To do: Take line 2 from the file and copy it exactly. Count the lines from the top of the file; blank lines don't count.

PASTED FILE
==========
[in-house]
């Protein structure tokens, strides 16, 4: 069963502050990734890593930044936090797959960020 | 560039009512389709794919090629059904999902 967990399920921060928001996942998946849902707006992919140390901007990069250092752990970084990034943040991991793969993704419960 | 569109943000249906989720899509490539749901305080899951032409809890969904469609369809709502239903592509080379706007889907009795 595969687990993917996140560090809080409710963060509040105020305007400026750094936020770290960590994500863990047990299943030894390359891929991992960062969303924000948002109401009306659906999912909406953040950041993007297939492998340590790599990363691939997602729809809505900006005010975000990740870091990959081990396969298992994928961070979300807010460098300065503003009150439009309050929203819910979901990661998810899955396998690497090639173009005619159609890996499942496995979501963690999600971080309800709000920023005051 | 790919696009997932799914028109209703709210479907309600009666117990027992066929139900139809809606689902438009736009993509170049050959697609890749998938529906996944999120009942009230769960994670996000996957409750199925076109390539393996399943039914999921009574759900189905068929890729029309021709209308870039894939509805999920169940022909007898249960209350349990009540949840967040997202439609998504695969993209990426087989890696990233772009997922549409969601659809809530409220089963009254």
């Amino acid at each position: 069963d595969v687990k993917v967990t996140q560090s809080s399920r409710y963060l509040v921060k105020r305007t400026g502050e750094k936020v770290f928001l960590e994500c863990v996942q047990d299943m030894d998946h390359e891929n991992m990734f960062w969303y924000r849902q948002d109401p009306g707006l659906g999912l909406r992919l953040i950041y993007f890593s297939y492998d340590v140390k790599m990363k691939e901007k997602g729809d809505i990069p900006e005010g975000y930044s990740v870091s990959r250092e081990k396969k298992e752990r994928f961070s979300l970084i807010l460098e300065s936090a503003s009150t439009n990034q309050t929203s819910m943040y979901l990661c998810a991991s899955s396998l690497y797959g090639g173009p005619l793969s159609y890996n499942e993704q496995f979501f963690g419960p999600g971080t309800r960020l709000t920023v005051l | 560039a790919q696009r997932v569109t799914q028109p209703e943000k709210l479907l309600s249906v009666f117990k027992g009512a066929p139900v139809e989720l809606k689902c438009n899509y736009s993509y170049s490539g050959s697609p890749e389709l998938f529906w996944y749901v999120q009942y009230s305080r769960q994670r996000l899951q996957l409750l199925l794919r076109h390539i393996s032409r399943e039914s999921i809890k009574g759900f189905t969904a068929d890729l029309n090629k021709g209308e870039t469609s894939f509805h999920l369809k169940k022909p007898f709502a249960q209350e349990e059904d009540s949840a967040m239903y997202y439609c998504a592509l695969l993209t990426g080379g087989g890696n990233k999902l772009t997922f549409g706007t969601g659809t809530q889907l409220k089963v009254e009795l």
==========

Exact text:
């Protein structure tokens, strides 16, 4: 069963502050990734890593930044936090797959960020 | 560039009512389709794919090629059904999902 967990399920921060928001996942998946849902707006992919140390901007990069250092752990970084990034943040991991793969993704419960 | 569109943000249906989720899509490539749901305080899951032409809890969904469609369809709502239903592509080379706007889907009795 595969687990993917996140560090809080409710963060509040105020305007400026750094936020770290960590994500863990047990299943030894390359891929991992960062969303924000948002109401009306659906999912909406953040950041993007297939492998340590790599990363691939997602729809809505900006005010975000990740870091990959081990396969298992994928961070979300807010460098300065503003009150439009309050929203819910979901990661998810899955396998690497090639173009005619159609890996499942496995979501963690999600971080309800709000920023005051 | 790919696009997932799914028109209703709210479907309600009666117990027992066929139900139809809606689902438009736009993509170049050959697609890749998938529906996944999120009942009230769960994670996000996957409750199925076109390539393996399943039914999921009574759900189905068929890729029309021709209308870039894939509805999920169940022909007898249960209350349990009540949840967040997202439609998504695969993209990426087989890696990233772009997922549409969601659809809530409220089963009254």